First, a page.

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5 Strange Things About Living in the UK

June 13th 2018

TEG

5 Strange things about the UK

Peter Bodri, DoS from TEG English Southampton, tells us what he finds strange about living in the UK. He is originally from Hungary and has lived in the UK for 4 years.

“Britain has the reputation for being over the top. This gives the people something special but this strange quality confuses those who visit or live on this extraordinary island. I didn’t grow up here but, besides being frustrated at times, I accept and even love the strange things I experience.

Constant apologies

When living in England, you need to learn to say “sorry” even if it is someone else’s fault such as if someone else bumps into you or treads on your foot. It may not seem logical but doing that will help you truly blend in.

English people say sorry for such strange reasons like when someone’s dog runs up to you. I would automatically start to say hello and stroke the dog. However, when I do, their owners keep saying sorry which makes me feel confused and embarrassed.

Finally, the most frustrating experience for many of us is calling the broadband provider and customer service companies. They say things like, “We appreciate your patience in this matter,” in the most angelic voice when you made it clear that your wife has already divorced you due to lack of internet connection!

If you want to find out more about British politeness take a look at our previous blog:

Manners Maketh Man – How important is politeness in the UK?

Two Taps

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The feeling of moving from the hot tap to the cold tap in an effort to not burn or freeze your hands! Some UK homes and businesses still have an old system of taps where there is one tap for hot water (normally boiling) and one tap for cold. The reason for this is connected to how British houses were constructed after World War II. Normally, they would have a cold water storage tank in the attic which would then be heated with a boiler for central heating and hot water in the bathroom and kitchen. This water was not very safe because normally this tank wasn’t maintained very well and was not drinkable. Cold water in the house came from the mains which is drinkable. Therefore, to divide these waters and ensure that people did not drink the hot water, British households had two taps!

Senseless queuing

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Oh how the British love to queue! This, I think, comes from the basic politeness and decency Brits have. While the willingness to queue is something they can be proud of, it can also be totally pointless. Take the example of dual carriageways where, due to roadworks, the traffic is often reduced to one lane in Southampton. This will make drivers startto queuing miles and miles ahead causing traffic disruptions as far as London. To avoid this, they often put up road signs telling motorists to use both lanes when queuing, which, in my experience, are mostly ignored. This would certainly take the pleasure out of this genuinely British experience.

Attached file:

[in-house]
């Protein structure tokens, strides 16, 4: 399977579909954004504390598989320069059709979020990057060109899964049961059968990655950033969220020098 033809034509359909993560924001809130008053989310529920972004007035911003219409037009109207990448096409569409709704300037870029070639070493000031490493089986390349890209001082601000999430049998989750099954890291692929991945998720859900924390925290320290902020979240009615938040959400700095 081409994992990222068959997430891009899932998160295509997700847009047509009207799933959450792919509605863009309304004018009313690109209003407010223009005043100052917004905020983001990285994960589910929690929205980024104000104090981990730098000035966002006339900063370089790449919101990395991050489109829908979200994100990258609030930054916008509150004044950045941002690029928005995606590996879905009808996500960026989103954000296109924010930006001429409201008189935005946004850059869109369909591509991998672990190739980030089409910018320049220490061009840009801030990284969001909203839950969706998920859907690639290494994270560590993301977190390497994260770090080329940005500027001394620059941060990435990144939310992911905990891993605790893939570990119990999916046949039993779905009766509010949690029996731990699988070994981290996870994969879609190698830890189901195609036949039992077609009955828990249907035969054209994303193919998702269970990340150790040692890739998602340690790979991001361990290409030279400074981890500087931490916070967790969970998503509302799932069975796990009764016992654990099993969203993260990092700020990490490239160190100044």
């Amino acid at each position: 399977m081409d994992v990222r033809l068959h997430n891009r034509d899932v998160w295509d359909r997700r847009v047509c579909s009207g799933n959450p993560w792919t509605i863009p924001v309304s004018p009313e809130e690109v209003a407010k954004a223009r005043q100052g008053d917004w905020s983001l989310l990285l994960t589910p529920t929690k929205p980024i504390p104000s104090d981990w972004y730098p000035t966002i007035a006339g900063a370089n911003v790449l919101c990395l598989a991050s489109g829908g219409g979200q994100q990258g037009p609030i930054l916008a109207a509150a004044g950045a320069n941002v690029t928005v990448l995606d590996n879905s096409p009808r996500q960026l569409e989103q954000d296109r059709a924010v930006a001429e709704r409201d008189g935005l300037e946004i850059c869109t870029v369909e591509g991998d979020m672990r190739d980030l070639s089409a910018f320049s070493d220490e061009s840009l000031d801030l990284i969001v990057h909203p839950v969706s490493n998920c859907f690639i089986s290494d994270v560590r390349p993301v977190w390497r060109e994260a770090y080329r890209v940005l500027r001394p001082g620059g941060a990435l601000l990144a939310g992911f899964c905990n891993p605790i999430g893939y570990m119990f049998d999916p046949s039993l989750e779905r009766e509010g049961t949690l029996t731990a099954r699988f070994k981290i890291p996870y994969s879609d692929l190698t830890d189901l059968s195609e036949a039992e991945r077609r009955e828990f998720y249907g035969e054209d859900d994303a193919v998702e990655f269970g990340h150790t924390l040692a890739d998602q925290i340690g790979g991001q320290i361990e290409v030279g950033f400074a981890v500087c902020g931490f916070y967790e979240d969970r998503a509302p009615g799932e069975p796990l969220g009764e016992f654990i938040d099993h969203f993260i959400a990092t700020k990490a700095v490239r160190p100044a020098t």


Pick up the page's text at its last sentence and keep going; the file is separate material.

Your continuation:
Insure everything

A small child spilt a glass of coke on his grandad’s laptop. Drying it with a hairdryer melted the keys, causing £239 worth of damage.

This comes from a list of the most bizarre insurance claims in the UK. Some people here seem to believe that insurance saves us and will sort out problems that I think you should be able to avoid in the first place. When it comes to insurance, you would probably think of house, car, life, medical, all of these being perfectly common sense. In England it is house, house contents, car (rather expensive I must say), tenant’s insurance, landlord’s insurance, tenancy deposit scheme, mobile, bicycle, pets and the list could go on forever. Only related to horses I found Equine insurance, Horse and rider insurance, and Private riding horse insurance. It does make me think…

What is the weirdest thing

The weirdest thing about England is this: I love it here. I have called it my home for nearly four years now. Although I have just realised that I could easily write a book about what is odd here, it is easy to come up with just as much about what makes things and people extraordinary. Apart from what I said above (and I meant it), English politeness still amuses me even if I know it is not always heartfelt. To make the most of the British experience, I suggest a walk in the countryside. Besides the outstanding beauty of the nature and the charming thatched, stone cottages, you will meet the most delightful people. They will all say hello and smile at you all the time and so why not finish this blog post on that note.”

Peter walking